Online poker is a very exciting game played by millions of people around the world. Although its roots started in the United States market, online poker is now very much a global game. Poker.com estimates that over five million players are actively playing for real money each quarter, and well over three million are playing in tournament format. This includes Sit N Go single table tournaments as well as MTT or multi-table tournaments.
The most common online poker game is Texas Hold’em where each player shares five community cards in the middle and each uses their two hole cards to combine with the community cards (or not) in order to win the pot. During the 1990s when online poker launched for real money, Texas Hold’em or Hold’em was played mostly in fixed limit format (scheduled betting amounts for each round), with $10/20 stakes being the highest. In addition, 7 card stud, Omaha eight or better (Hi/Lo), and 7 card eight or better were originally the games of choice along with fixed limit Hold’em. In the early 2000s No Limit Hold’em became more popular, most likely since it was the game played at the World Series of Poker which played a significant role in launching the poker boom and especially when Chris Moneymaker won the event in 2003.
Today, No Limit Hold’em continues to be the most popular online poker format, however Pot Limit Omaha has seen strong growth during the last few years. PLO has been played in European cardrooms for years, but has finally shown its appeal to a global audience. The game is well known for its action pots as usually no single player has a huge edge over his opponents. Some alternative online poker games have shown limited interest like HORSE, Pineapple, 5 Card Draw, Razz, Chinese Face Up Poker, and currently in Asia short deck poker has growing interest.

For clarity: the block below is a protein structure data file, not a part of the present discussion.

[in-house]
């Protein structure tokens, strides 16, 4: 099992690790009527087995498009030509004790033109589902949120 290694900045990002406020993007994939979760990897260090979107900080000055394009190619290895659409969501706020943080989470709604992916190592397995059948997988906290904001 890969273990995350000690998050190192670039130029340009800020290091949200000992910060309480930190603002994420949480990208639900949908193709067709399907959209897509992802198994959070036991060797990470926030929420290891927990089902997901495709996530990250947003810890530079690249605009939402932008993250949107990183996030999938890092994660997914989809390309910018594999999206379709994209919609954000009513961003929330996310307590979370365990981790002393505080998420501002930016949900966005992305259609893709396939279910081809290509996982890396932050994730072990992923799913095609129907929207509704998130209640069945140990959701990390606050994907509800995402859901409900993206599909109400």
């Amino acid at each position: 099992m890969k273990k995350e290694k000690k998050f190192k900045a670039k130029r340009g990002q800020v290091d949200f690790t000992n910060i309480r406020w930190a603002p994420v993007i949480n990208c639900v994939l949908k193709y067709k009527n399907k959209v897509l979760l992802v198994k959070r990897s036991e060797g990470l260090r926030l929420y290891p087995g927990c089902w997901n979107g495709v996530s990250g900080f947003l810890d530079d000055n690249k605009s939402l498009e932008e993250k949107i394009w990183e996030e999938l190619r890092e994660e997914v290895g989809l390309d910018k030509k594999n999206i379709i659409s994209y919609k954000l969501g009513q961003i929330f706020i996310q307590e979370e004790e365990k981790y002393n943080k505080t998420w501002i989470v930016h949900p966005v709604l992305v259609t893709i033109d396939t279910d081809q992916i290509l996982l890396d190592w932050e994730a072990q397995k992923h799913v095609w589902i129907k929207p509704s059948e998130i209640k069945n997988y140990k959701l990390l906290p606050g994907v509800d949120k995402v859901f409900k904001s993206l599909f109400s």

Another major trend relates to the speed of play. In 2010 Full Tilt Poker launched a fast fold product called Rush Poker which allows players to quickly shuttle to another table if they don’t like their hand. Most poker rooms copied this format and it remains one of the most popular forms of cash game today. Another innovation relating to speed of play was by Poker Stars called Spin N Go, which is a lottery version of a Sit N Go single table tournament. These hyper turbo format tournaments give players a lottery feature whereby they could be playing for much more money once they are seated, and the structure of the blinds is very fast so the average game is short. This format is ideal for people who have limited time, and on mobile devices.
Online Poker has grown considerably since the first real money hand was dealt in January, 1998 at Planet Poker during a time when most players originated from the United States, and in fact, Las Vegas. Today, Poker.com estimates global net revenue generated from online poker to be $2.4 billion per year. France is the largest poker market in the world with annual net revenue of $260 million, and Russia in second spot at $240 million. Italy and UK are the next most significant poker markets with the largest markets including France, Russia, Italy, and United Kingdom. There are estimates that currently in Asia alone up to $2 billion per year could be generated in online poker revenue through various social apps like PPPoker and Poker Master but details have not been made public.
Top Global Online Poker Markets ($ Net Revenue per year)
1. France – $260 million
2. Russia – $240 million
3. Italy – $180 million
4. United Kingdom – $170 million
5. United States – $150 million
6. Germany – $120 million
7. Spain – $120 million
8. Canada – $100 million
9. Brazil – $100 million